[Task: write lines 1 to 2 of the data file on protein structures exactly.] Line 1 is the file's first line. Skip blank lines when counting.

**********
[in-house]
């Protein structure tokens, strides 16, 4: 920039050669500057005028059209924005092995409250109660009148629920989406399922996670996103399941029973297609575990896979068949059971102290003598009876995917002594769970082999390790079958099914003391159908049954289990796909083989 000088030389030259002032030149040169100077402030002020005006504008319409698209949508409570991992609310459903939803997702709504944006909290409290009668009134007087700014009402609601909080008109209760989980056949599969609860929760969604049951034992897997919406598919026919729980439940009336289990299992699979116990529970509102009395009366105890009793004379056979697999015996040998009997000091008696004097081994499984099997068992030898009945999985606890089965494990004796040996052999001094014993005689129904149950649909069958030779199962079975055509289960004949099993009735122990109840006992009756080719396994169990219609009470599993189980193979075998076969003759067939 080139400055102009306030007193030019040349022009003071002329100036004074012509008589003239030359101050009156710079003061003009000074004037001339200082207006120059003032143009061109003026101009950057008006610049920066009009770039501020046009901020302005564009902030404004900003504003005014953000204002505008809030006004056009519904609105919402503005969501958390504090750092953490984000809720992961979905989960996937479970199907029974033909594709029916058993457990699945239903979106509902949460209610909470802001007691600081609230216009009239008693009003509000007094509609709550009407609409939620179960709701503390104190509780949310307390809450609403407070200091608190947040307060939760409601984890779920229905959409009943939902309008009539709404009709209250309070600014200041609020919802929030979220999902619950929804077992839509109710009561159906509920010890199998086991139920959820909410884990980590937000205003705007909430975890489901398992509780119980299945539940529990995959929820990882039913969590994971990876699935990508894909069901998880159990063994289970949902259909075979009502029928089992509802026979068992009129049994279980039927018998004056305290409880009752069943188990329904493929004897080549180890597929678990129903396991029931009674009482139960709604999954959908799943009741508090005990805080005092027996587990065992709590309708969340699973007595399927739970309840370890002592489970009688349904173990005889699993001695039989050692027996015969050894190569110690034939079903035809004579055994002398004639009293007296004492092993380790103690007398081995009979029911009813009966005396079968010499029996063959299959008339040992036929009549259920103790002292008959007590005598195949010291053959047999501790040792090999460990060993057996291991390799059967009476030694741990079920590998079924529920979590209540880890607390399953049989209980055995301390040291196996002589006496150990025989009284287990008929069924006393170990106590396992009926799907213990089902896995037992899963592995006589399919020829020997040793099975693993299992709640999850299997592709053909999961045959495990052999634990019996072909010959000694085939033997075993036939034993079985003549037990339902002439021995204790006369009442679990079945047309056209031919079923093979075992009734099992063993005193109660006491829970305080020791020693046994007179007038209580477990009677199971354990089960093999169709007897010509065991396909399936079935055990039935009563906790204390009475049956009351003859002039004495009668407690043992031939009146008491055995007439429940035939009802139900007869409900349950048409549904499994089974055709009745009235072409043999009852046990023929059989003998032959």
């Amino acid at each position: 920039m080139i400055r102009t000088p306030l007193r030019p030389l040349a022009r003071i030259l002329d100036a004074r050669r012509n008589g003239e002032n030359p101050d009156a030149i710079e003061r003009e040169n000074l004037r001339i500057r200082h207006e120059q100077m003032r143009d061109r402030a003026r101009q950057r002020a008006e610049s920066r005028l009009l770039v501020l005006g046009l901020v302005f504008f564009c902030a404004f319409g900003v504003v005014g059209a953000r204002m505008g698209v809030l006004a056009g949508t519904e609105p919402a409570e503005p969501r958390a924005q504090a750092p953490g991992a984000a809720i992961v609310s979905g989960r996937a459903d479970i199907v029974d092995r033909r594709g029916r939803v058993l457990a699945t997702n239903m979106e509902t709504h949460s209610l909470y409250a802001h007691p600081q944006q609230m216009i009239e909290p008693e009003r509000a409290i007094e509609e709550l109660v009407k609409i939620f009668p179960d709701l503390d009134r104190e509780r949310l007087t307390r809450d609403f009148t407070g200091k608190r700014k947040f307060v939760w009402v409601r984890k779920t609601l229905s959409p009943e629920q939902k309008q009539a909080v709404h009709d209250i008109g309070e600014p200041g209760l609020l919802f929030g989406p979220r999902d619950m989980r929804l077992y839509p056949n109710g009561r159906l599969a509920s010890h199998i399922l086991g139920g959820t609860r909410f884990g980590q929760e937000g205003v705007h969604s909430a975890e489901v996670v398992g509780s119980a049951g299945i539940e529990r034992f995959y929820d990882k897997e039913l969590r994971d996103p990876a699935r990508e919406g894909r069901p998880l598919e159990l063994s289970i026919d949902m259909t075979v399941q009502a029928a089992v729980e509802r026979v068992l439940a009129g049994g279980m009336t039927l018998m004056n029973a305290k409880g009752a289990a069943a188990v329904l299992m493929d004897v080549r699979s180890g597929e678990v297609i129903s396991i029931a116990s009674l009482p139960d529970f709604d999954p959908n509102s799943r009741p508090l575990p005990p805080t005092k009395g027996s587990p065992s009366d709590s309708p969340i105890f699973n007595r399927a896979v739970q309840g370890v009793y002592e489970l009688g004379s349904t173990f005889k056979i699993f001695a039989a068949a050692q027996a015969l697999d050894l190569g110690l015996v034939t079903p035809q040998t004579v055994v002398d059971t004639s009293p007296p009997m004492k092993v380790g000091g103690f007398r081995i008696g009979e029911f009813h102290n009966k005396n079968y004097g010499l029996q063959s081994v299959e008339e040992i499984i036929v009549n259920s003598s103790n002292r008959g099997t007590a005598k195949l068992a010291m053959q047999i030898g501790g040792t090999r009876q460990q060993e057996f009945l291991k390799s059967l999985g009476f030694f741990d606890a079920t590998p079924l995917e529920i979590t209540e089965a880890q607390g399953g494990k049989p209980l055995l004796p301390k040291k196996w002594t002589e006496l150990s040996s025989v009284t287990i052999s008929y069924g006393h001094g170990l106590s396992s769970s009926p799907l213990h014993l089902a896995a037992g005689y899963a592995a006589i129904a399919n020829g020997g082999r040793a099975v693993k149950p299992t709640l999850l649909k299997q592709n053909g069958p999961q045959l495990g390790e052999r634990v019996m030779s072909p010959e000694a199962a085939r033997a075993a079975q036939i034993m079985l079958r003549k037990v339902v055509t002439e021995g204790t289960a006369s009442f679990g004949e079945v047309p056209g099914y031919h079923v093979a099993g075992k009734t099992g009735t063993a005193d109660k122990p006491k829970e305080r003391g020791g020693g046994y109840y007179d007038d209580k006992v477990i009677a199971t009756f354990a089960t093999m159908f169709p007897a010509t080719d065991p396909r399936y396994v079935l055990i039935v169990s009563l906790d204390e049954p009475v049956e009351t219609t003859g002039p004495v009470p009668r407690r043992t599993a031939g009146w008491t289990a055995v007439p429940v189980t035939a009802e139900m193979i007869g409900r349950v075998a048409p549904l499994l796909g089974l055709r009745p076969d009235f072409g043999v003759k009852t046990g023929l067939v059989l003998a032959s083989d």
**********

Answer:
[in-house]
């Protein structure tokens, strides 16, 4: 920039050669500057005028059209924005092995409250109660009148629920989406399922996670996103399941029973297609575990896979068949059971102290003598009876995917002594769970082999390790079958099914003391159908049954289990796909083989 000088030389030259002032030149040169100077402030002020005006504008319409698209949508409570991992609310459903939803997702709504944006909290409290009668009134007087700014009402609601909080008109209760989980056949599969609860929760969604049951034992897997919406598919026919729980439940009336289990299992699979116990529970509102009395009366105890009793004379056979697999015996040998009997000091008696004097081994499984099997068992030898009945999985606890089965494990004796040996052999001094014993005689129904149950649909069958030779199962079975055509289960004949099993009735122990109840006992009756080719396994169990219609009470599993189980193979075998076969003759067939 080139400055102009306030007193030019040349022009003071002329100036004074012509008589003239030359101050009156710079003061003009000074004037001339200082207006120059003032143009061109003026101009950057008006610049920066009009770039501020046009901020302005564009902030404004900003504003005014953000204002505008809030006004056009519904609105919402503005969501958390504090750092953490984000809720992961979905989960996937479970199907029974033909594709029916058993457990699945239903979106509902949460209610909470802001007691600081609230216009009239008693009003509000007094509609709550009407609409939620179960709701503390104190509780949310307390809450609403407070200091608190947040307060939760409601984890779920229905959409009943939902309008009539709404009709209250309070600014200041609020919802929030979220999902619950929804077992839509109710009561159906509920010890199998086991139920959820909410884990980590937000205003705007909430975890489901398992509780119980299945539940529990995959929820990882039913969590994971990876699935990508894909069901998880159990063994289970949902259909075979009502029928089992509802026979068992009129049994279980039927018998004056305290409880009752069943188990329904493929004897080549180890597929678990129903396991029931009674009482139960709604999954959908799943009741508090005990805080005092027996587990065992709590309708969340699973007595399927739970309840370890002592489970009688349904173990005889699993001695039989050692027996015969050894190569110690034939079903035809004579055994002398004639009293007296004492092993380790103690007398081995009979029911009813009966005396079968010499029996063959299959008339040992036929009549259920103790002292008959007590005598195949010291053959047999501790040792090999460990060993057996291991390799059967009476030694741990079920590998079924529920979590209540880890607390399953049989209980055995301390040291196996002589006496150990025989009284287990008929069924006393170990106590396992009926799907213990089902896995037992899963592995006589399919020829020997040793099975693993299992709640999850299997592709053909999961045959495990052999634990019996072909010959000694085939033997075993036939034993079985003549037990339902002439021995204790006369009442679990079945047309056209031919079923093979075992009734099992063993005193109660006491829970305080020791020693046994007179007038209580477990009677199971354990089960093999169709007897010509065991396909399936079935055990039935009563906790204390009475049956009351003859002039004495009668407690043992031939009146008491055995007439429940035939009802139900007869409900349950048409549904499994089974055709009745009235072409043999009852046990023929059989003998032959």